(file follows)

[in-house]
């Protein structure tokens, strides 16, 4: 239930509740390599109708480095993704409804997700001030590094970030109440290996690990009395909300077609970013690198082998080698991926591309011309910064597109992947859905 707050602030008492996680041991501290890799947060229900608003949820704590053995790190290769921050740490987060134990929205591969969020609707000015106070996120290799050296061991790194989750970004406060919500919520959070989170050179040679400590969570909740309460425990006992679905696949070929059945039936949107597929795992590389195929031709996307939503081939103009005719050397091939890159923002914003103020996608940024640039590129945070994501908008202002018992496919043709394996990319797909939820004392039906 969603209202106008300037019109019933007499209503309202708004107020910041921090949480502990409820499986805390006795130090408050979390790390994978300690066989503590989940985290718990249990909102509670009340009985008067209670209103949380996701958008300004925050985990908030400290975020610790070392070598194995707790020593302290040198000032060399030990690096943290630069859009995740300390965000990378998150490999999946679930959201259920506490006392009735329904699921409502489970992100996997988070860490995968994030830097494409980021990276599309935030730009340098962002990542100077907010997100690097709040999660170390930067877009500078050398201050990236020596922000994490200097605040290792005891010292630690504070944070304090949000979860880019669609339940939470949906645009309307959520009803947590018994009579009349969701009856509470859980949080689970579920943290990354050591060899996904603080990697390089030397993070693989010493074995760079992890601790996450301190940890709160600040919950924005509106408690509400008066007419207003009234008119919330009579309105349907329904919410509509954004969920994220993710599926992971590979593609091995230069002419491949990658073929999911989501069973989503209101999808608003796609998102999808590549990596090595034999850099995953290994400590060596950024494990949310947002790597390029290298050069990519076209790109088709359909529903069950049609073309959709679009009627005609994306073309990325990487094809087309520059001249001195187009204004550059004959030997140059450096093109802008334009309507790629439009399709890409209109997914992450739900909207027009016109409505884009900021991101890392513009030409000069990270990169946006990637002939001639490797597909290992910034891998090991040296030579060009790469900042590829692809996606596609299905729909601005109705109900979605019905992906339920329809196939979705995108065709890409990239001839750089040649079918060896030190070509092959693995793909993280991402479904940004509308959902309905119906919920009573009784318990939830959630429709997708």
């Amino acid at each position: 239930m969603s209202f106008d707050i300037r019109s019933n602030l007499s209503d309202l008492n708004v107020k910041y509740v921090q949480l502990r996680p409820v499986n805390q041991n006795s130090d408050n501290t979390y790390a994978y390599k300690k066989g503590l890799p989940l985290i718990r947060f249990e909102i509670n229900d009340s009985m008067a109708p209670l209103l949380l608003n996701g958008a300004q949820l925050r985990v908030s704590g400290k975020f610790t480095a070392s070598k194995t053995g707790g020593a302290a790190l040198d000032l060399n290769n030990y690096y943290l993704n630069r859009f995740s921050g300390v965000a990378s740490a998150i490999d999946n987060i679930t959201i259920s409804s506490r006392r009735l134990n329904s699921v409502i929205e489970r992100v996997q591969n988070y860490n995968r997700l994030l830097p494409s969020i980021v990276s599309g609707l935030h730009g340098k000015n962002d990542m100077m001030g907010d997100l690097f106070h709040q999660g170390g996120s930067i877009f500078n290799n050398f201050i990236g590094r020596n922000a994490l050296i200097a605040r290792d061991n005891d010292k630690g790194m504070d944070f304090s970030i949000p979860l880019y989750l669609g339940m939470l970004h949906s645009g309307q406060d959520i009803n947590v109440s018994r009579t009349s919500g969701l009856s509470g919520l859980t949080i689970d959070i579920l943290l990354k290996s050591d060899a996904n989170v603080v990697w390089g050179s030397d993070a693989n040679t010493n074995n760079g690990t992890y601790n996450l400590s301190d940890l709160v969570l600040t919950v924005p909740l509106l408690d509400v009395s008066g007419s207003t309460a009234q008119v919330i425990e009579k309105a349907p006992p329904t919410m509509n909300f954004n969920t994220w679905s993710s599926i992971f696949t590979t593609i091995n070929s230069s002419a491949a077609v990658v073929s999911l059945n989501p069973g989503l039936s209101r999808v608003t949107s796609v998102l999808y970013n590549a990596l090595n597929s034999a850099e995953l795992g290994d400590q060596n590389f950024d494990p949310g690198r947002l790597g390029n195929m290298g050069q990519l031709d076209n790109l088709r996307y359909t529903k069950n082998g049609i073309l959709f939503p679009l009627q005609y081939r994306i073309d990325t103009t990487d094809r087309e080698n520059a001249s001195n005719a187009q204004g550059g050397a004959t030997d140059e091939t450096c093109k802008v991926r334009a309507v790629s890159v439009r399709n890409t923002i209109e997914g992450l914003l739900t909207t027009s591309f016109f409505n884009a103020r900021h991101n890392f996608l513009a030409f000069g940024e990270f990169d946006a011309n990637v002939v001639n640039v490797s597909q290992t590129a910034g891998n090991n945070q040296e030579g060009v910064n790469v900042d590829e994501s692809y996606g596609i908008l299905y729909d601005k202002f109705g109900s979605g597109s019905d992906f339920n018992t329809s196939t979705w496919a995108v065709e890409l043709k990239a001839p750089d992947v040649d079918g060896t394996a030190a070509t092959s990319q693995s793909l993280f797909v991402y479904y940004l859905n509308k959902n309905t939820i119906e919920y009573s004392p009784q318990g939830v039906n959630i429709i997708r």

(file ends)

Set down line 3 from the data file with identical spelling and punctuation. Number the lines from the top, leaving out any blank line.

């Amino acid at each position: 239930m969603s209202f106008d707050i300037r019109s019933n602030l007499s209503d309202l008492n708004v107020k910041y509740v921090q949480l502990r996680p409820v499986n805390q041991n006795s130090d408050n501290t979390y790390a994978y390599k300690k066989g503590l890799p989940l985290i718990r947060f249990e909102i509670n229900d009340s009985m008067a109708p209670l209103l949380l608003n996701g958008a300004q949820l925050r985990v908030s704590g400290k975020f610790t480095a070392s070598k194995t053995g707790g020593a302290a790190l040198d000032l060399n290769n030990y690096y943290l993704n630069r859009f995740s921050g300390v965000a990378s740490a998150i490999d999946n987060i679930t959201i259920s409804s506490r006392r009735l134990n329904s699921v409502i929205e489970r992100v996997q591969n988070y860490n995968r997700l994030l830097p494409s969020i980021v990276s599309g609707l935030h730009g340098k000015n962002d990542m100077m001030g907010d997100l690097f106070h709040q999660g170390g996120s930067i877009f500078n290799n050398f201050i990236g590094r020596n922000a994490l050296i200097a605040r290792d061991n005891d010292k630690g790194m504070d944070f304090s970030i949000p979860l880019y989750l669609g339940m939470l970004h949906s645009g309307q406060d959520i009803n947590v109440s018994r009579t009349s919500g969701l009856s509470g919520l859980t949080i689970d959070i579920l943290l990354k290996s050591d060899a996904n989170v603080v990697w390089g050179s030397d993070a693989n040679t010493n074995n760079g690990t992890y601790n996450l400590s301190d940890l709160v969570l600040t919950v924005p909740l509106l408690d509400v009395s008066g007419s207003t309460a009234q008119v919330i425990e009579k309105a349907p006992p329904t919410m509509n909300f954004n969920t994220w679905s993710s599926i992971f696949t590979t593609i091995n070929s230069s002419a491949a077609v990658v073929s999911l059945n989501p069973g989503l039936s209101r999808v608003t949107s796609v998102l999808y970013n590549a990596l090595n597929s034999a850099e995953l795992g290994d400590q060596n590389f950024d494990p949310g690198r947002l790597g390029n195929m290298g050069q990519l031709d076209n790109l088709r996307y359909t529903k069950n082998g049609i073309l959709f939503p679009l009627q005609y081939r994306i073309d990325t103009t990487d094809r087309e080698n520059a001249s001195n005719a187009q204004g550059g050397a004959t030997d140059e091939t450096c093109k802008v991926r334009a309507v790629s890159v439009r399709n890409t923002i209109e997914g992450l914003l739900t909207t027009s591309f016109f409505n884009a103020r900021h991101n890392f996608l513009a030409f000069g940024e990270f990169d946006a011309n990637v002939v001639n640039v490797s597909q290992t590129a910034g891998n090991n945070q040296e030579g060009v910064n790469v900042d590829e994501s692809y996606g596609i908008l299905y729909d601005k202002f109705g109900s979605g597109s019905d992906f339920n018992t329809s196939t979705w496919a995108v065709e890409l043709k990239a001839p750089d992947v040649d079918g060896t394996a030190a070509t092959s990319q693995s793909l993280f797909v991402y479904y940004l859905n509308k959902n309905t939820i119906e919920y009573s004392p009784q318990g939830v039906n959630i429709i997708r």